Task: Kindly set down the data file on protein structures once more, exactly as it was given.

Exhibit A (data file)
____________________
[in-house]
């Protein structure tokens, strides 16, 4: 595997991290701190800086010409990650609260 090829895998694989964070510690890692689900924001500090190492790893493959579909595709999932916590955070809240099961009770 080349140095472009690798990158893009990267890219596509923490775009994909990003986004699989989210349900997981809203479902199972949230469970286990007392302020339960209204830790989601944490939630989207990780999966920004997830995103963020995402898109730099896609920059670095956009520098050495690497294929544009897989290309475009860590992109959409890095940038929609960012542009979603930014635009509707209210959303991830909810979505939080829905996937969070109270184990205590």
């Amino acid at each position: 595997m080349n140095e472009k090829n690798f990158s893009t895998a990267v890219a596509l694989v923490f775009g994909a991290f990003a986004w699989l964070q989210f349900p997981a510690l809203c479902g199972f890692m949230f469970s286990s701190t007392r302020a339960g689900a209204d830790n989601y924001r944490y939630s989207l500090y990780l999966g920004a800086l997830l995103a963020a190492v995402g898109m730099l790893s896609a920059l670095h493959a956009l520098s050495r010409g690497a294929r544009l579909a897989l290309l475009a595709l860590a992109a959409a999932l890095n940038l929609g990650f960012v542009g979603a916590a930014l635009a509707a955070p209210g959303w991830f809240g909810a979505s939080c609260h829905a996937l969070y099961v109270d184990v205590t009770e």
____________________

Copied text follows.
[in-house]
């Protein structure tokens, strides 16, 4: 595997991290701190800086010409990650609260 090829895998694989964070510690890692689900924001500090190492790893493959579909595709999932916590955070809240099961009770 080349140095472009690798990158893009990267890219596509923490775009994909990003986004699989989210349900997981809203479902199972949230469970286990007392302020339960209204830790989601944490939630989207990780999966920004997830995103963020995402898109730099896609920059670095956009520098050495690497294929544009897989290309475009860590992109959409890095940038929609960012542009979603930014635009509707209210959303991830909810979505939080829905996937969070109270184990205590």
């Amino acid at each position: 595997m080349n140095e472009k090829n690798f990158s893009t895998a990267v890219a596509l694989v923490f775009g994909a991290f990003a986004w699989l964070q989210f349900p997981a510690l809203c479902g199972f890692m949230f469970s286990s701190t007392r302020a339960g689900a209204d830790n989601y924001r944490y939630s989207l500090y990780l999966g920004a800086l997830l995103a963020a190492v995402g898109m730099l790893s896609a920059l670095h493959a956009l520098s050495r010409g690497a294929r544009l579909a897989l290309l475009a595709l860590a992109a959409a999932l890095n940038l929609g990650f960012v542009g979603a916590a930014l635009a509707a955070p209210g959303w991830f809240g909810a979505s939080c609260h829905a996937l969070y099961v109270d184990v205590t009770e």